There's no such requirement. I am not an atheist about gods I don't know about. I might very well believe them after learning of them, it depends on whether they fit how I understand the world or not. Until I know if they're a fit or not, then I do indeed fully withhold both belief and disbelief. "Lack of belief" would make babies and rocks into atheists, which makes it over-general and thus a useless addition, so I discount it and thus discount the notion I must be either atheist or theist in regard to any god. And, again, it must be a god that's been specified for this either/or to apply anyway. If a Christian is a theist regarding Jehovah but atheist regarding Zeus then people can be both theists and atheists simultaneously. And maybe even agnostics as well! You have to say which god you mean to know which applies to the person.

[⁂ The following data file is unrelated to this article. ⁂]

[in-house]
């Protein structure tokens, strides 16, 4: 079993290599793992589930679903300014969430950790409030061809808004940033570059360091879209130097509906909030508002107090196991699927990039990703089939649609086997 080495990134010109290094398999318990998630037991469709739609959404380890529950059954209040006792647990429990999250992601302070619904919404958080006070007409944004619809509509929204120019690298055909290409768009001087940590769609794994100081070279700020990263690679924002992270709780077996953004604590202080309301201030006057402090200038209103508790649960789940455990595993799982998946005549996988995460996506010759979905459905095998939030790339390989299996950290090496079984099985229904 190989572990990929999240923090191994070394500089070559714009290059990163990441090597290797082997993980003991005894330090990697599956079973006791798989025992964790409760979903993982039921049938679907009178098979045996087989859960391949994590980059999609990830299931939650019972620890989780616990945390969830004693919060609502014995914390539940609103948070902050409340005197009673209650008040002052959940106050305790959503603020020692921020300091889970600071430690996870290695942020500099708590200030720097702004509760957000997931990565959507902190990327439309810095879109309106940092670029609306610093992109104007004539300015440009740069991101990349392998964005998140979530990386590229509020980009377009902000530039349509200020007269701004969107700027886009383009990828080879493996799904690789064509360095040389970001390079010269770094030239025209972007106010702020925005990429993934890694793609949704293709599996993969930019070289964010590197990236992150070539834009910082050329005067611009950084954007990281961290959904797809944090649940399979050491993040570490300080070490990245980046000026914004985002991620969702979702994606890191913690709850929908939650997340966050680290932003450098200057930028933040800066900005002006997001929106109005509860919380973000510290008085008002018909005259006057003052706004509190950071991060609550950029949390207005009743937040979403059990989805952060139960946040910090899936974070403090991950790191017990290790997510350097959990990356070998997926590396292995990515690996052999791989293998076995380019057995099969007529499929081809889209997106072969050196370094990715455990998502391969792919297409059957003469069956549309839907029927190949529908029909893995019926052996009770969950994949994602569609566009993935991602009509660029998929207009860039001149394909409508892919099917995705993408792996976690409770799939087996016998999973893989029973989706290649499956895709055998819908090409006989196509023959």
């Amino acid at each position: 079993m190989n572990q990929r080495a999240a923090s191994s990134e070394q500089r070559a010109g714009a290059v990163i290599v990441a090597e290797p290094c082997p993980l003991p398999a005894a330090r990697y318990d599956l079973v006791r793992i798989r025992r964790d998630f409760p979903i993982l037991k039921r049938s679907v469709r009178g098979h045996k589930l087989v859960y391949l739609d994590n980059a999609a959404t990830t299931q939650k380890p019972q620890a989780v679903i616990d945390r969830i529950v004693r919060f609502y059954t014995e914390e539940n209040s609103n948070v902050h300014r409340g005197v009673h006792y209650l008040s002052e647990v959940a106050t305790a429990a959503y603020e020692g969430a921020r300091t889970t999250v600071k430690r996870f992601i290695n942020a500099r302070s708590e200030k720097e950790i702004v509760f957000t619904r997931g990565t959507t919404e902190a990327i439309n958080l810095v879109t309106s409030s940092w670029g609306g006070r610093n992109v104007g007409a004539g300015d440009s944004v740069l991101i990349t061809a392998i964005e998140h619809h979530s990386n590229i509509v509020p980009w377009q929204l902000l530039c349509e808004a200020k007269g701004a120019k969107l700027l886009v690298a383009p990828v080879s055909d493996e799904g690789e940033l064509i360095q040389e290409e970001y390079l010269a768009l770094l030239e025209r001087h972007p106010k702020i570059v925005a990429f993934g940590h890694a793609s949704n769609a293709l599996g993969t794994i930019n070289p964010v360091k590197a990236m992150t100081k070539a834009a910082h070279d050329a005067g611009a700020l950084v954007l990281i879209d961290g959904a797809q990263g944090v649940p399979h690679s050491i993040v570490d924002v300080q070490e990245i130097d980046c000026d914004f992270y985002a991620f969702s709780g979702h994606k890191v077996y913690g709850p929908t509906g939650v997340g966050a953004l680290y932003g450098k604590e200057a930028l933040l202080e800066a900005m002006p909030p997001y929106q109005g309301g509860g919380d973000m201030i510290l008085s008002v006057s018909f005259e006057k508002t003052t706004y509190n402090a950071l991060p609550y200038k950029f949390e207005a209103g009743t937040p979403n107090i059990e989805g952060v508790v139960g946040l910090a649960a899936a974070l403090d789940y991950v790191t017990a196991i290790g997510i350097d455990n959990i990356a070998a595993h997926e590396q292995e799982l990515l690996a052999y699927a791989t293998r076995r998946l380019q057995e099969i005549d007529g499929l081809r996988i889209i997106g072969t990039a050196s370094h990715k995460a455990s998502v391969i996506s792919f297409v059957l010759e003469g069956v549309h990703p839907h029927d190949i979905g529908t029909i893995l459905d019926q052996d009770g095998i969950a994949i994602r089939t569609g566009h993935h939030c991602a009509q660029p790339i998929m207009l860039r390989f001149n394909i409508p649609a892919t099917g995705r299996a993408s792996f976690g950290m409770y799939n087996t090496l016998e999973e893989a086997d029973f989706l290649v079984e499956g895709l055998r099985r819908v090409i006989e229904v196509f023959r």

Nonsense; it is in fact a specialized word. It is a term denoting a philosophical stance; one needs to have a certain level of understanding of the underlying philosophical concepts in order to be able to define the word.
Do persons need to know this philosophical stance and agree with it for the term to apply to them?

Are you trying to obviate anyone disagreeing with this particular little schema you've attached to with this "can't argue with the experts" shit?
 
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dystopian

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So you cited the wrong definition at Merriam Webster to prove that I was wrong about the definition, and then you change positions on Merriam Webster's validity as a dictionary when you find that it does not support your specific view of the word atheist: